Thursday, May 26, 2016

The Discount Store Ironman

The morning that I was supposed to do my ironman found me limping around a large discount store. About the time I should have been stepping out of the water from the 2.4 mile swim, I was stepping around boxes in the crowded, narrow aisles. Discount store life was going on unaware and unconcerned that there was an ironman in progress. I felt out of place; like I was outside looking in to the store and me in it. There it is: outside looking in; feeling that I am in a place that on this day, I don’t belong. It was as if the train had left the station and the struggle, the challenge, my passion left me behind to mindlessly drift life away in a large discount store. In the midst of the crowd and the noise, I felt alone.

Discount store life might be great stuff for many. The thrill of finding a bargain, the aisle fellowship with part time friends and complete strangers; a community of like-minded. I certainly understand that. In principle it might not be much different than the sense of community sometimes felt in an endurance sports crowd, pre or post event. Discount store life is a little less demanding though which is probably why it is so popular. You don’t have to train, or get in shape for it. Consequently, the stars of discount store life come in many different shapes and sizes. On another day other just watching all this might be entertaining. But, my ironman was going on without me.

Thoughts drifted again to the event. About this time I might have been about to begin the bike portion of the ironman. I could almost feel the wind in my face and push of the pedals. I could almost hear the yells from the crowds. Instead I was trying to get to the check-out line so I could get out of this place. What am I doing here?

The crowd got worse and I felt claustrophobic. Finally, I asked my wife if she could check out. I just had to get out of there. She understood. The knee hurt from all the standing around as I hobbled across the parking lot to find my vehicle. I didn't feel ashamed I wasn't doing the ironman. Physically, I couldn’t have done the event. I knew that. But, being in a large discount store buried in crowd of unlike people, at the very time my passion was going on without me was a little much. It just seemed like piling on. Enough.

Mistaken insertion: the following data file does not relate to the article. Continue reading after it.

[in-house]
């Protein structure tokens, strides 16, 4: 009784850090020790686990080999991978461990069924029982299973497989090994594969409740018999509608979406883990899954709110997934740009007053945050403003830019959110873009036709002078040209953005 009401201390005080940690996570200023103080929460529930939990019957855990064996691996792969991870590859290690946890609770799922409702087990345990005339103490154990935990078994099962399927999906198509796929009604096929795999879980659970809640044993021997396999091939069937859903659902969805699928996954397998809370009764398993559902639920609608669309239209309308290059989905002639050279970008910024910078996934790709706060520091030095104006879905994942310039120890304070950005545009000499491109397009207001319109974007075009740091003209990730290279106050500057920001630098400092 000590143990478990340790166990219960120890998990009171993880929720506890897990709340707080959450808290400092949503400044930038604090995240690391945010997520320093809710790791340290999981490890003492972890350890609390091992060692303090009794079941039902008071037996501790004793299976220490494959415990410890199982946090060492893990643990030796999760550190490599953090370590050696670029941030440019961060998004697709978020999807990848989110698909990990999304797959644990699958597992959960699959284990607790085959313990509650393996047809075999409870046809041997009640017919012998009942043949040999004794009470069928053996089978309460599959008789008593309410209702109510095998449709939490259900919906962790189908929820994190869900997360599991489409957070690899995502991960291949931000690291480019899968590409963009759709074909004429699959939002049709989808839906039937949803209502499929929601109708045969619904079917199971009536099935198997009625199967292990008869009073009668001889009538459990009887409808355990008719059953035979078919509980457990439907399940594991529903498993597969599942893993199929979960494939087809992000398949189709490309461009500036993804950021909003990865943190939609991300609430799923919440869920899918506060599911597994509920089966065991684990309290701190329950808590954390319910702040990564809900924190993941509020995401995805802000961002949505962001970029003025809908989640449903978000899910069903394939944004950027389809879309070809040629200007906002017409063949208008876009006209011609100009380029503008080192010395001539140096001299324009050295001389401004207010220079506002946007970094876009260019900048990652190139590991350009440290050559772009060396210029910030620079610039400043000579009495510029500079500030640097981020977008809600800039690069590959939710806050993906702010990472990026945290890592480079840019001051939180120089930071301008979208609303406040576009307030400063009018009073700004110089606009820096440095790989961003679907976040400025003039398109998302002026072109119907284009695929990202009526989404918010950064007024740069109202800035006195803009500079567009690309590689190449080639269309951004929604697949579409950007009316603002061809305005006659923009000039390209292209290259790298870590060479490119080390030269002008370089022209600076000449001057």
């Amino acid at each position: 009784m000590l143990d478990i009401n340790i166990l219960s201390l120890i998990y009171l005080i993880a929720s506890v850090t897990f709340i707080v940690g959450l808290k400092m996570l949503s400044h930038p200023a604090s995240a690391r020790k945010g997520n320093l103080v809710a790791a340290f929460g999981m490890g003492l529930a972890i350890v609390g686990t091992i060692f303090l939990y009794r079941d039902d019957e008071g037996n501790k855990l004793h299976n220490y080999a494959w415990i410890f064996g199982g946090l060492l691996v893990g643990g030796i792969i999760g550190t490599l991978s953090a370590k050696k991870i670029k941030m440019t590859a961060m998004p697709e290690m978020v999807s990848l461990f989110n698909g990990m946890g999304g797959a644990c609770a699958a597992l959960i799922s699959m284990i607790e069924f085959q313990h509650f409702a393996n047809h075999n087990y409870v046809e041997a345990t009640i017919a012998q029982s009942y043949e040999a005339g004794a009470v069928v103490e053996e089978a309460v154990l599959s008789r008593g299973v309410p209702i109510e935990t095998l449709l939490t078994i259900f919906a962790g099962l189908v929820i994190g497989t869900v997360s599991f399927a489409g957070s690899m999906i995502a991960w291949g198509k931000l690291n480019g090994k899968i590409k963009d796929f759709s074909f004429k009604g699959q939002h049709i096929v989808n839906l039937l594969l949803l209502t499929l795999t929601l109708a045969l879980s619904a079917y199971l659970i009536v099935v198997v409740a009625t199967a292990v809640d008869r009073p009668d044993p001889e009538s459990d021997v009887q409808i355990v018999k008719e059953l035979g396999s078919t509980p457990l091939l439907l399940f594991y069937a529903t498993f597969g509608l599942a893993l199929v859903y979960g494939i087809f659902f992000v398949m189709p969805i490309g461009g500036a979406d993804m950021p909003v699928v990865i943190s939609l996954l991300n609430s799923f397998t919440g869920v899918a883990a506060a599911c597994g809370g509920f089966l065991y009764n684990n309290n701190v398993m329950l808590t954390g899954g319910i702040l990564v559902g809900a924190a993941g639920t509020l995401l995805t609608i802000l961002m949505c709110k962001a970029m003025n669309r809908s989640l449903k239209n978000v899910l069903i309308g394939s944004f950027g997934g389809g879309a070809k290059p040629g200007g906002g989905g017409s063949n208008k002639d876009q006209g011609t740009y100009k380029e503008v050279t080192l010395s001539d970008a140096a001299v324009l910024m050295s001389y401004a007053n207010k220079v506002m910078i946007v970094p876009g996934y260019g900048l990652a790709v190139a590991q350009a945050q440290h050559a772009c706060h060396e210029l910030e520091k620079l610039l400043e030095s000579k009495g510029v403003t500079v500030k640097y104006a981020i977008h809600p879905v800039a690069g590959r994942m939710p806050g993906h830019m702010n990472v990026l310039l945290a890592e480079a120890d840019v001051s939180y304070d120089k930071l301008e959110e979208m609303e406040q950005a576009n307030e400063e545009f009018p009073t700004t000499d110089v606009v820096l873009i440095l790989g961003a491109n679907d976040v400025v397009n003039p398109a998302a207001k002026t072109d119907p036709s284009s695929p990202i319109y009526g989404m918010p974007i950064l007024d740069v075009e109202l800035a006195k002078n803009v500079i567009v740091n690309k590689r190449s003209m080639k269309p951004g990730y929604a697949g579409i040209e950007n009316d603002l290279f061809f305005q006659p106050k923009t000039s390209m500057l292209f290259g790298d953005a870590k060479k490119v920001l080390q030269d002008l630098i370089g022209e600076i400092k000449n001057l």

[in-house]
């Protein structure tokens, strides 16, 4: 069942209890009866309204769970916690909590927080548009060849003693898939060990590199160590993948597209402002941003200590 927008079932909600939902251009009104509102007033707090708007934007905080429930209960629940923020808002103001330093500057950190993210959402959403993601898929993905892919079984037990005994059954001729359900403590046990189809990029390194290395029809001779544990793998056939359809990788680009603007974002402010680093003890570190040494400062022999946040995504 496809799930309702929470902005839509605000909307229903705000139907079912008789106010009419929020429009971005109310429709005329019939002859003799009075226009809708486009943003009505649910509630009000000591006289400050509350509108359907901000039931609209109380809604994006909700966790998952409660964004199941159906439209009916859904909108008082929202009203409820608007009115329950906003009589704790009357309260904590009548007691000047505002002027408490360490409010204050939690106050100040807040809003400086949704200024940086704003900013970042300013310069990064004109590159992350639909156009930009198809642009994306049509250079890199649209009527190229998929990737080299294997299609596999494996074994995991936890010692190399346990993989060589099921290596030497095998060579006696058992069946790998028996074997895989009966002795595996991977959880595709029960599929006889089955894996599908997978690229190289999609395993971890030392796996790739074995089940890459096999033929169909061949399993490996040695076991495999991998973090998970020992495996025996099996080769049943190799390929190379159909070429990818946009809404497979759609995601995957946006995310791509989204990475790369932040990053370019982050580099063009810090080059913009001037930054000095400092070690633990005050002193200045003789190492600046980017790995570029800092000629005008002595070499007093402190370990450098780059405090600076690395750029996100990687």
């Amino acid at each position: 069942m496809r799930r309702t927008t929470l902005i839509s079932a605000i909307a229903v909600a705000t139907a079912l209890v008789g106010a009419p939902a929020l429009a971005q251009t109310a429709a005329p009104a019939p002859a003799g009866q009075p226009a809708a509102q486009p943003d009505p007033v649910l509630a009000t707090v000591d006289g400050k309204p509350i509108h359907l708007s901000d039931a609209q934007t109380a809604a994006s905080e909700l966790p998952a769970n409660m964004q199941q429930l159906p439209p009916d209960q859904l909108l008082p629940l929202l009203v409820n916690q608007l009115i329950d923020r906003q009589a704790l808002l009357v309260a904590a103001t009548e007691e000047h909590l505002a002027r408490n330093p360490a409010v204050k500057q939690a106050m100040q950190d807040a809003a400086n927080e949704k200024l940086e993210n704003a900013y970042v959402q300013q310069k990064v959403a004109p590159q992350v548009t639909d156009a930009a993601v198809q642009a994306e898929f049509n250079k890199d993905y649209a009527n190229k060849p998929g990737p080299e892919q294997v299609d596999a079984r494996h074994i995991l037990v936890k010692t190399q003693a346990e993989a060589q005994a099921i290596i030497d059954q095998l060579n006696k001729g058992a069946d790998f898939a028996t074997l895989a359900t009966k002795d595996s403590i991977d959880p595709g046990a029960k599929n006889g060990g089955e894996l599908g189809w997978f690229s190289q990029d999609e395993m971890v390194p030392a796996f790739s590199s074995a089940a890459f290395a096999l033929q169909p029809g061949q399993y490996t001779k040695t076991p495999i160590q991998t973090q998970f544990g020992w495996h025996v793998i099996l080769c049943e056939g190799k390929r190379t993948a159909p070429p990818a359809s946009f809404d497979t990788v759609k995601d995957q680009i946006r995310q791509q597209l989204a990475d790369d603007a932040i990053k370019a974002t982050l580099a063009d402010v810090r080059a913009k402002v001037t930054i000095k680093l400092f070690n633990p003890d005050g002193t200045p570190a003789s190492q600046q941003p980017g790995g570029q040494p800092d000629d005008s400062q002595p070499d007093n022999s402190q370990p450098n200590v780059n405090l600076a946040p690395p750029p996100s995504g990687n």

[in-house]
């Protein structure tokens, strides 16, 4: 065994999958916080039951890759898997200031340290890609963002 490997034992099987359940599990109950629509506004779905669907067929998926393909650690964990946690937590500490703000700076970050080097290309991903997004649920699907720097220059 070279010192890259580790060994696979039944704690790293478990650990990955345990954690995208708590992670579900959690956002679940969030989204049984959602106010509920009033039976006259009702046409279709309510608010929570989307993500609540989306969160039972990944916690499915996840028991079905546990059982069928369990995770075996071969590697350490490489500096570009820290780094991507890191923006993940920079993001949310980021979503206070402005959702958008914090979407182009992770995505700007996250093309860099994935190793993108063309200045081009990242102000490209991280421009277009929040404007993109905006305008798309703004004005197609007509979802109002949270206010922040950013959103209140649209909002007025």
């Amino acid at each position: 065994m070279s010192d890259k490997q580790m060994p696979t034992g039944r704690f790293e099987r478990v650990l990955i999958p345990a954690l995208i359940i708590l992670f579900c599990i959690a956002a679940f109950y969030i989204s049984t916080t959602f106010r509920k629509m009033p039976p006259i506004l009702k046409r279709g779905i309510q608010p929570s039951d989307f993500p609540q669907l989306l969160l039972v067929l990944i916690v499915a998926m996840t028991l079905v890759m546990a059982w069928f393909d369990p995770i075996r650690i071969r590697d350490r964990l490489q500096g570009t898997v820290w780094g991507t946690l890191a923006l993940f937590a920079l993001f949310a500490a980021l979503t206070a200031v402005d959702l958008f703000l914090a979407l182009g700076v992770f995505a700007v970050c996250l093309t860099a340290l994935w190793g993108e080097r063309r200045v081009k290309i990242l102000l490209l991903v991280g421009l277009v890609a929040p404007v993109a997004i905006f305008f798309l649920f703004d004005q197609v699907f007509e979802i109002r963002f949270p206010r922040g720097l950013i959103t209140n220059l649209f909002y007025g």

There has to be something in this besides my regrets, some lesson God wanted me to learn from all this. And despite my pretense at wondering, I knew the answer: I really have no choice. There is no going backwards. Painful knee or not, there is nothing to do but keep after it, keep being me. To me, discount store life is a sort of personal hell, a place I might go, a person I might be if I gave up. For me, breaking down at an ironman event and being carried off on a stretcher would be better than settling for a life like this. So I resolve, for me, there are no bargains in any store. My best deals will be found by responding to this calling within and living out the passion God has placed upon me.

Wednesday, May 11, 2016

Lost Passion ??

Last night was toss and turn, trying to deal with the pain in my left knee. Walking was difficult after getting out of bed. The ironman is just days away. Yet, there is no remorse. And it makes me wonder. Am I losing my passion for this sport? Am I finally agreeing to be old as often suggested I should? Is it time to start acting my age - and do old things?

Let's look at the evidence. Bad knee and all, I did over 200 miles on the bike last week not fast enough, but I did them. I run even if it hurts; not far, but I run. I am picking out races to go to, as if I had good sense; as if I had two good legs. I train somehow almost every day, even when it hurts; like today. When I get up from this computer I intend to go limp around on a sweaty little so-called run. It seems I am just not ready to give those pictures up that I have of myself in my mind. Yes, I want to be an ironman: I am an ironman but just haven't proven it yet. I think it was Vince Lombardi that said his time never lost a game; they just ran out of time - Today, I still have the passion, and time hasn't been called - but more importantly: God hasn't said quit yet.